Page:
In the twentieth century, Babies Hospital defined modern pediatrics. Our physicians shed light on many conditions such as the Kasabach-Merritt syndrome, McCune-Albright syndrome, Riley Day syndrome, and Shaken Baby syndrome. They also identified the difference between celiac disease and cystic fibrosis, described the sweat test for cystic fibrosis, and created the Apgar score.
In 1968, Babies Hospital added a new building adjacent to the existing one, making all clinical services available to children. Under department chair Dr. Michael Katz, a celebrated specialist in infectious diseases, Columbia surgeons performed the first pediatric heart transplant, described the syndrome of persistent fetal circulation, and developed continuous positive alveolar pressure (CPAP) for premature infants. The hospital made further advances in pediatric care under the leadership of Dr. John Driscoll, drawing patients from across the nation and worldwide.
A Child-Friendly Environment
In the 1990s, the hospital renovated the pediatric intensive care unit, featuring bright colors, oversized fantasy-themed graphics, and accommodations for parents — an advance undreamt of by its progressive founders. Praised by Interior Design magazine, these innovations made the hospital more inviting, encouraging activities with other children and ongoing contact with family members. Morgan Stanley funded these renovations, then proceeded to sponsor a much larger addition to the hospital in 2004 with an open plan, eliminating the labyrinthine hallways so confusing to patients and to visitors. Having a child in the hospital is one of the most difficult and emotional experiences a family can face. Our physicians, nurses, and staff are known for their exceptional family-centered care.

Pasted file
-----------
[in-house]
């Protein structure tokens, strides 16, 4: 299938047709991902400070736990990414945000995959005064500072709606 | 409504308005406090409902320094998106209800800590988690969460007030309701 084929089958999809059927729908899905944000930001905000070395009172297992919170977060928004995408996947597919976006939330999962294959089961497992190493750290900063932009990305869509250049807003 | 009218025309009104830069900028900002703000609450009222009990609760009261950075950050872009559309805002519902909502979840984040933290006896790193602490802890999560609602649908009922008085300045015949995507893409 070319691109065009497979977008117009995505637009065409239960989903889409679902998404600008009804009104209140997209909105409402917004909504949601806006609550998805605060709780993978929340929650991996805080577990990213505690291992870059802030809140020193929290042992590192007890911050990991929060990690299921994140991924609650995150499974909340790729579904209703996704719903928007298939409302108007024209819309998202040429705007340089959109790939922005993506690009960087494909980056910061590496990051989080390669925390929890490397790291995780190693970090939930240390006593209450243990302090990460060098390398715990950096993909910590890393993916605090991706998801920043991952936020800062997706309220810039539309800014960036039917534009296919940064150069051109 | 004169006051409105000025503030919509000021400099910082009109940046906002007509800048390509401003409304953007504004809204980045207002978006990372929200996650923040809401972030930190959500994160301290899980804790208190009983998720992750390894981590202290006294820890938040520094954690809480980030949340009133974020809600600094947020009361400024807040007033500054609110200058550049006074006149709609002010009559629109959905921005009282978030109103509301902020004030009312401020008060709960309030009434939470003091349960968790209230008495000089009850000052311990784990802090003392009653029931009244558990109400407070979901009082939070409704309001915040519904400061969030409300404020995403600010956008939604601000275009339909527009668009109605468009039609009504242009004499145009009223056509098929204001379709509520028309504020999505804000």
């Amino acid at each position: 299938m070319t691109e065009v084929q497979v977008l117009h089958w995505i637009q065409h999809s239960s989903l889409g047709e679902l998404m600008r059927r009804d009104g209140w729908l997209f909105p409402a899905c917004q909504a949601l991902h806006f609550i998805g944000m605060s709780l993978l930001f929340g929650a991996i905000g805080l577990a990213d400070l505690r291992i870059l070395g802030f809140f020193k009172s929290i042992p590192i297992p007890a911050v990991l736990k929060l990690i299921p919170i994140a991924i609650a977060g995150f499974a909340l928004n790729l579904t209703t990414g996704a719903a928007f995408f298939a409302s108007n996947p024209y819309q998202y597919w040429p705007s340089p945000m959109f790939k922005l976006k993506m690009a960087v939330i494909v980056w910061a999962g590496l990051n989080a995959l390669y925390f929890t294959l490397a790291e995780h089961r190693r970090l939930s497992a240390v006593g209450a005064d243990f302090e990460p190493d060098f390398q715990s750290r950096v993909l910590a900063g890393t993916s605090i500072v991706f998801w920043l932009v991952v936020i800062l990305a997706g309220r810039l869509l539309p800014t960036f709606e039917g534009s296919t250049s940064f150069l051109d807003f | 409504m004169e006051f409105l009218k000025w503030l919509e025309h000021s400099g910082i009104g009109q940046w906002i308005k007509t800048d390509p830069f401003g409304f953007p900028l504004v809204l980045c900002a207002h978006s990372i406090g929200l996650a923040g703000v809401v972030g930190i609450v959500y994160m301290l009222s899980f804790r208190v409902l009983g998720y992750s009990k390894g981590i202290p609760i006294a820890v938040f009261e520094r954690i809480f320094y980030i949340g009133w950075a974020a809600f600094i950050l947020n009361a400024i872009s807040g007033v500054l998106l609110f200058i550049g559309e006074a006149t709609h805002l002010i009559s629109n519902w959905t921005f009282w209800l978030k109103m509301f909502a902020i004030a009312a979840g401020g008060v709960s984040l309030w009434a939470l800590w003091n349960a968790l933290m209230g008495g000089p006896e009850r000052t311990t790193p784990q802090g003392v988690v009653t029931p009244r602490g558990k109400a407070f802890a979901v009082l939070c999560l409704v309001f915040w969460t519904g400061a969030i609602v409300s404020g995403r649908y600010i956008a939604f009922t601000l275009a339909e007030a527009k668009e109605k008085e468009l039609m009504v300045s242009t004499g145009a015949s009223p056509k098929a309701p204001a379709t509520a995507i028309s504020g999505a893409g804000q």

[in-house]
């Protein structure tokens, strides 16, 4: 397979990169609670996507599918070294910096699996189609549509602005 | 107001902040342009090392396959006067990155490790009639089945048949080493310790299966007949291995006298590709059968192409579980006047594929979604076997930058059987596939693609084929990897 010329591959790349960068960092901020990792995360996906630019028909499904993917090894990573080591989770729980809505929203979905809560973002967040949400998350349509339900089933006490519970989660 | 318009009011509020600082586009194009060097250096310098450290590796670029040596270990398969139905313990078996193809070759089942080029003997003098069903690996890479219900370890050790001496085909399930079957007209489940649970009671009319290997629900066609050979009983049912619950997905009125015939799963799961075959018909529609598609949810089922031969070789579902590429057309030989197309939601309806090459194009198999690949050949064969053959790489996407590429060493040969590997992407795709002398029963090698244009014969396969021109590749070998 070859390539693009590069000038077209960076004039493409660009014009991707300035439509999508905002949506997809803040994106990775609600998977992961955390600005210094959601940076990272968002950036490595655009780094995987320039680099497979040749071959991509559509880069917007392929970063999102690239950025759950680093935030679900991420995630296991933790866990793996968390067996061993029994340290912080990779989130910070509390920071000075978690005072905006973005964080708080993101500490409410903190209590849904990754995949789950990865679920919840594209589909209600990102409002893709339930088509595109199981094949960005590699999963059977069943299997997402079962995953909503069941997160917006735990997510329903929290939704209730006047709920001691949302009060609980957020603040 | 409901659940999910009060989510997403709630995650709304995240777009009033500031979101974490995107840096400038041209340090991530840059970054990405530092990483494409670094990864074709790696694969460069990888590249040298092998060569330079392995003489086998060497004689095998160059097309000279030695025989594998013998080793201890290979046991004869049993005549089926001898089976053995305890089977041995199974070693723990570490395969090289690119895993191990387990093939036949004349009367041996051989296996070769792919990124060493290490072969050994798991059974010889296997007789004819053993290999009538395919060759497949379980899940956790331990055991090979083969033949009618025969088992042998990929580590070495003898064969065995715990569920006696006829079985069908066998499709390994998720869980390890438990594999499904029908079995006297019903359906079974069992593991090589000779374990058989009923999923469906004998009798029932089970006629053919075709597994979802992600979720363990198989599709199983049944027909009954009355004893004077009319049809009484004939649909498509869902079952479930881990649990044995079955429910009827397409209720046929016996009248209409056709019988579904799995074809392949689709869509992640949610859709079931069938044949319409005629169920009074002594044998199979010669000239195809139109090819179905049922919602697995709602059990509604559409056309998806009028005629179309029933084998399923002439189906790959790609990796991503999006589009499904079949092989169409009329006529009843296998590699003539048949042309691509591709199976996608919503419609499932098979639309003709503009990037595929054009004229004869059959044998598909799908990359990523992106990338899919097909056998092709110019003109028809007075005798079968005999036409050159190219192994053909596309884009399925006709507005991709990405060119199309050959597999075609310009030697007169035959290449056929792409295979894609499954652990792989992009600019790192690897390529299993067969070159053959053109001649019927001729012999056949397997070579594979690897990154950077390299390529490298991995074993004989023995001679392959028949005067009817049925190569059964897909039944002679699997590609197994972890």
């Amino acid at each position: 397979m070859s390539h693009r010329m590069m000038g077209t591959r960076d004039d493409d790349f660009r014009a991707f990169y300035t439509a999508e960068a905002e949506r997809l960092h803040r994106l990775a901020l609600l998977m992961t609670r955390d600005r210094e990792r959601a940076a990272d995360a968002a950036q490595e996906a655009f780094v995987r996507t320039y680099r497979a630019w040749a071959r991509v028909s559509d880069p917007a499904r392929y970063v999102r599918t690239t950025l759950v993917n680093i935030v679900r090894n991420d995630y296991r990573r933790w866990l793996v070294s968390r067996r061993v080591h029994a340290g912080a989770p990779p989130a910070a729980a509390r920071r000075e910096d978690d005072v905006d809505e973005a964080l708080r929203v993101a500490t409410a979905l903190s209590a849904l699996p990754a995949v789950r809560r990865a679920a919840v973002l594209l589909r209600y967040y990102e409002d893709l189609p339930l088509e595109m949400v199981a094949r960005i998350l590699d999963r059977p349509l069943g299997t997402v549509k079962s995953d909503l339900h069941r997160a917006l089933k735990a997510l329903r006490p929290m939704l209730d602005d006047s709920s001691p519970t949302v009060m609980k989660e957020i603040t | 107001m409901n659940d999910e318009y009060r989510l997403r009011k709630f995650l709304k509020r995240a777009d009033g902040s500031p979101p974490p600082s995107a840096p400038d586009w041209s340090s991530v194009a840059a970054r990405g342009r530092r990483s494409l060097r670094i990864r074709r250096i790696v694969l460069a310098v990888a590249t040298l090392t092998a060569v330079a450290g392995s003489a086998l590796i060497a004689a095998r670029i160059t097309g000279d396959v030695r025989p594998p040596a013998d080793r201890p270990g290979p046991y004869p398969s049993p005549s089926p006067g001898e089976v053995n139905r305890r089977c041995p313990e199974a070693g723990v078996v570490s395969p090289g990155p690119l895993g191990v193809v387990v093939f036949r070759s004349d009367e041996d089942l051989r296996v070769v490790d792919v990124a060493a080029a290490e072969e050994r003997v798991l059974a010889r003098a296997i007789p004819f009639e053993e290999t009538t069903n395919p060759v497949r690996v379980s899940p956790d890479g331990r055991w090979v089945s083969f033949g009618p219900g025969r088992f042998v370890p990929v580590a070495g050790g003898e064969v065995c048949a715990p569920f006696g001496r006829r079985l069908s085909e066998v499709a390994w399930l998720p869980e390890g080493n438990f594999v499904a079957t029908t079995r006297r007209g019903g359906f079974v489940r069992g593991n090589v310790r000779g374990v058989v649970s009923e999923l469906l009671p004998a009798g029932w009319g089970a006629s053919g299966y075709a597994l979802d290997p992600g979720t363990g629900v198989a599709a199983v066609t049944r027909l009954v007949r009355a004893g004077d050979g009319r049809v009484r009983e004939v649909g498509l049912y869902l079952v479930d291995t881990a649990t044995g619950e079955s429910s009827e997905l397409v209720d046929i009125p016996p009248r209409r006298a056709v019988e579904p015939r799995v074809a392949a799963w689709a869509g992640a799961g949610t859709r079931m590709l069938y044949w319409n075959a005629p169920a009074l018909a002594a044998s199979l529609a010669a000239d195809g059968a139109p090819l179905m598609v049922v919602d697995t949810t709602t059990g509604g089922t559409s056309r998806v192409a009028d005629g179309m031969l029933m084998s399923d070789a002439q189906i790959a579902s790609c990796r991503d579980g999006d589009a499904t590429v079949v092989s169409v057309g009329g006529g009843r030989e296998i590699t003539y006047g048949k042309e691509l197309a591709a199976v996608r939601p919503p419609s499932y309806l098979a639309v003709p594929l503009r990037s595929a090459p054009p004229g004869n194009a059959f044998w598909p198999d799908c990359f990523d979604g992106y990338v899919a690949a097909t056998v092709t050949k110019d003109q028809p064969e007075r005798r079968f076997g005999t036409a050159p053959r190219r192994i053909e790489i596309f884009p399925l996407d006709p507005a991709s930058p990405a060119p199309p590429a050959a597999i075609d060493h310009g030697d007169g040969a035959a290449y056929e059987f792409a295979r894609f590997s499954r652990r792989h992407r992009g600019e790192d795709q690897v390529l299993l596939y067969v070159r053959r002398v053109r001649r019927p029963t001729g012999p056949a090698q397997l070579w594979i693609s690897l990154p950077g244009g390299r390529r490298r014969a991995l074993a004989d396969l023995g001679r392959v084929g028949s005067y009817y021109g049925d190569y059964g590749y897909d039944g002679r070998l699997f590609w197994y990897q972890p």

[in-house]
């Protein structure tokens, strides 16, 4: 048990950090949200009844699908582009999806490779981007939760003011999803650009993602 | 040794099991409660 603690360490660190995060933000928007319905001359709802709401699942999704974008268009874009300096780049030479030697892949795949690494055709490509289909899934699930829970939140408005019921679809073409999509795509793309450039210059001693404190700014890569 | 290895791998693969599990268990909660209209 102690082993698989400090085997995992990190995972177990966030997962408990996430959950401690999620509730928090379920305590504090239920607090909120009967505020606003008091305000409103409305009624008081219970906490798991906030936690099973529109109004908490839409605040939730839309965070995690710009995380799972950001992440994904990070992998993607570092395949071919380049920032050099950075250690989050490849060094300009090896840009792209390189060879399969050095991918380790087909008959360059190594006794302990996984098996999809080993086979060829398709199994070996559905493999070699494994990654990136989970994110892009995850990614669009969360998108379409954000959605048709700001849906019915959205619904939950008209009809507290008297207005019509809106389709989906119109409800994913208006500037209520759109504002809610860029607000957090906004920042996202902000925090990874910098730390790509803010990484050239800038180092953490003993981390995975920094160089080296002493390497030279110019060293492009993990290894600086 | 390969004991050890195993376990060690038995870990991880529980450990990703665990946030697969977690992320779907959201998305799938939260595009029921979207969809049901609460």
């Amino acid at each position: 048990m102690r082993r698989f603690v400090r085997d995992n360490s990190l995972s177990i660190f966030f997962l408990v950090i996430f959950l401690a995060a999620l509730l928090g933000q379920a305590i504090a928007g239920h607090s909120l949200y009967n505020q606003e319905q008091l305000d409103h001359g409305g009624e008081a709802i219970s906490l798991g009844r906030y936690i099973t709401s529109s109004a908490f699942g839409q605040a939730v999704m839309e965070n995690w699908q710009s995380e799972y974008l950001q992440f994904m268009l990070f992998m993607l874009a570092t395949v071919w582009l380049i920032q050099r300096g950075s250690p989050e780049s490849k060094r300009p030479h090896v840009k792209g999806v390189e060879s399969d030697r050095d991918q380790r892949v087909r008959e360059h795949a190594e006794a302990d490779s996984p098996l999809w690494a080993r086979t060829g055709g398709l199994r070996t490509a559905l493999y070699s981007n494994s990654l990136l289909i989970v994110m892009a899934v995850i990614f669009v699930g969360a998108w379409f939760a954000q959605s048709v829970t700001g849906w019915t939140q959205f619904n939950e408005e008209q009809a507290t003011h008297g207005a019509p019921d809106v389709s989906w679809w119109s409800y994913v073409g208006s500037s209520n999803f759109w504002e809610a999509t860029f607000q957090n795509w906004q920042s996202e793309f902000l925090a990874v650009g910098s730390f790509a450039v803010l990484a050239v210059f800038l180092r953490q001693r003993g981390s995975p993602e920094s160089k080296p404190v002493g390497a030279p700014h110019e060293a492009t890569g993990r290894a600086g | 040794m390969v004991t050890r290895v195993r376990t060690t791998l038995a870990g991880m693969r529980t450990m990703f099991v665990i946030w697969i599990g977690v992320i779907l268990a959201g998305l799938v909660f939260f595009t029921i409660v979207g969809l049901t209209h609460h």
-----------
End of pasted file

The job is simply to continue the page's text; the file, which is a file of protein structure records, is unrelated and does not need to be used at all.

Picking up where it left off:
Our State-of-the-Art Facility
Our present 265,000-square-foot inpatient facility is known as the NewYork-Presbyterian/Morgan Stanley Children’s Hospital. Completed in 2004, this is the largest and most renowned children’s facility in the tri-state area and ranks among the top in the nation in 10 pediatric specialties, according to U.S. News & World Report.
Our renowned physicians and surgeons now treat infants, children, and young people up to the age of 21. Under the direction of Dr. Jordan Orange, a leading expert on immune deficiencies, dedicated physicians and researchers are focusing on molecular genetics, precision medicine, neonatal and cardiac care, transplantation, and global health.
Recently a team of surgeons at NewYork-Presbyterian/Morgan Stanley Children’s Hospital made history when they saved the life of a 1-week-old baby with the aid of a 3D printed model of the child’s heart. The 3D model was used as a guide for surgery on this infant with a complex and deadly form of congenital heart disease.
Our doctors are making promising advances every day — and will continue to be at the forefront of children’s health for generations to come.